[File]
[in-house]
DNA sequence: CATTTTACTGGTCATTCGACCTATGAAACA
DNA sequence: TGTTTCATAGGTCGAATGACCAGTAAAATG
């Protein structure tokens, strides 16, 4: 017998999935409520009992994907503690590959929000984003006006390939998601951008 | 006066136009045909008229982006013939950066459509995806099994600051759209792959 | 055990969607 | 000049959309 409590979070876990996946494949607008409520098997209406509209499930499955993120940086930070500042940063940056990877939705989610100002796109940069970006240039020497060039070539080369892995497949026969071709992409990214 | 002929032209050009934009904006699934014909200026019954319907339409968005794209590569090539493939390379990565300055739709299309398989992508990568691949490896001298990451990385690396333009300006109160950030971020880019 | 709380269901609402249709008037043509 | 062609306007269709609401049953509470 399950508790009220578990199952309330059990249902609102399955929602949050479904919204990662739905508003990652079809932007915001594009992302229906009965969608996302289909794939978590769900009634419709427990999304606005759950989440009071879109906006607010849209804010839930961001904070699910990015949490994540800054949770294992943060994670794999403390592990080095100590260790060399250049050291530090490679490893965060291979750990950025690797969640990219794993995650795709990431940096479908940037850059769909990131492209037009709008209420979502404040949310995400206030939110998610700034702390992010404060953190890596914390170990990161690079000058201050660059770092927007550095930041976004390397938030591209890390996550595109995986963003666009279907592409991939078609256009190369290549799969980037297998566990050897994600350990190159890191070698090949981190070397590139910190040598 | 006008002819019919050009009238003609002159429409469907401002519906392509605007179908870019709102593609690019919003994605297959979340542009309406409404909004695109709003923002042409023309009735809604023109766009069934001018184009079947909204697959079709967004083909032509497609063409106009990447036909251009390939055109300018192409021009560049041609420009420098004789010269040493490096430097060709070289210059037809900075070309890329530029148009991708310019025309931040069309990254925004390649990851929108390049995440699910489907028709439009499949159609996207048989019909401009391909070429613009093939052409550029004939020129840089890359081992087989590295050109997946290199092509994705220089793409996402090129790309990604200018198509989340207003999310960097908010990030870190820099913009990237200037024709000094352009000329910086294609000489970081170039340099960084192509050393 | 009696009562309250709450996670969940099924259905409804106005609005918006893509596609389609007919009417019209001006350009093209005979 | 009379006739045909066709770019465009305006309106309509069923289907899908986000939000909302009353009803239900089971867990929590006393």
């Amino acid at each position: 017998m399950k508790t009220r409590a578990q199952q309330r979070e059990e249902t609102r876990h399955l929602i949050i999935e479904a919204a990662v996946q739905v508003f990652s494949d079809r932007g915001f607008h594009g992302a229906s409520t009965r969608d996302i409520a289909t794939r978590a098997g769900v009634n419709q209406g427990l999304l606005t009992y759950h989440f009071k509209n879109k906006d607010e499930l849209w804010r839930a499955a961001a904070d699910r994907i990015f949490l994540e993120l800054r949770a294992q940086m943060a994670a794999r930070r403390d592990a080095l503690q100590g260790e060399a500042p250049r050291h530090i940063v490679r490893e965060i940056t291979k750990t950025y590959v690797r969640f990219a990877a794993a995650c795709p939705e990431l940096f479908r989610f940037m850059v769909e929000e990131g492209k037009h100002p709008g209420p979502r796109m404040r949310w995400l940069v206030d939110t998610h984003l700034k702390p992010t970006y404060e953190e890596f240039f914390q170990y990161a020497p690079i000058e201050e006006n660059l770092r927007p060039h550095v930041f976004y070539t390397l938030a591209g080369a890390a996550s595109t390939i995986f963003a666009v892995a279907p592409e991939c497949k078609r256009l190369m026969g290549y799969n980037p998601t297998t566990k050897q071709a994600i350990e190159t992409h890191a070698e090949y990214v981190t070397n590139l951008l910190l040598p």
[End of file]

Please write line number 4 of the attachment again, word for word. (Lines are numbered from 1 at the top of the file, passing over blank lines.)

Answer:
């Protein structure tokens, strides 16, 4: 017998999935409520009992994907503690590959929000984003006006390939998601951008 | 006066136009045909008229982006013939950066459509995806099994600051759209792959 | 055990969607 | 000049959309 409590979070876990996946494949607008409520098997209406509209499930499955993120940086930070500042940063940056990877939705989610100002796109940069970006240039020497060039070539080369892995497949026969071709992409990214 | 002929032209050009934009904006699934014909200026019954319907339409968005794209590569090539493939390379990565300055739709299309398989992508990568691949490896001298990451990385690396333009300006109160950030971020880019 | 709380269901609402249709008037043509 | 062609306007269709609401049953509470 399950508790009220578990199952309330059990249902609102399955929602949050479904919204990662739905508003990652079809932007915001594009992302229906009965969608996302289909794939978590769900009634419709427990999304606005759950989440009071879109906006607010849209804010839930961001904070699910990015949490994540800054949770294992943060994670794999403390592990080095100590260790060399250049050291530090490679490893965060291979750990950025690797969640990219794993995650795709990431940096479908940037850059769909990131492209037009709008209420979502404040949310995400206030939110998610700034702390992010404060953190890596914390170990990161690079000058201050660059770092927007550095930041976004390397938030591209890390996550595109995986963003666009279907592409991939078609256009190369290549799969980037297998566990050897994600350990190159890191070698090949981190070397590139910190040598 | 006008002819019919050009009238003609002159429409469907401002519906392509605007179908870019709102593609690019919003994605297959979340542009309406409404909004695109709003923002042409023309009735809604023109766009069934001018184009079947909204697959079709967004083909032509497609063409106009990447036909251009390939055109300018192409021009560049041609420009420098004789010269040493490096430097060709070289210059037809900075070309890329530029148009991708310019025309931040069309990254925004390649990851929108390049995440699910489907028709439009499949159609996207048989019909401009391909070429613009093939052409550029004939020129840089890359081992087989590295050109997946290199092509994705220089793409996402090129790309990604200018198509989340207003999310960097908010990030870190820099913009990237200037024709000094352009000329910086294609000489970081170039340099960084192509050393 | 009696009562309250709450996670969940099924259905409804106005609005918006893509596609389609007919009417019209001006350009093209005979 | 009379006739045909066709770019465009305006309106309509069923289907899908986000939000909302009353009803239900089971867990929590006393």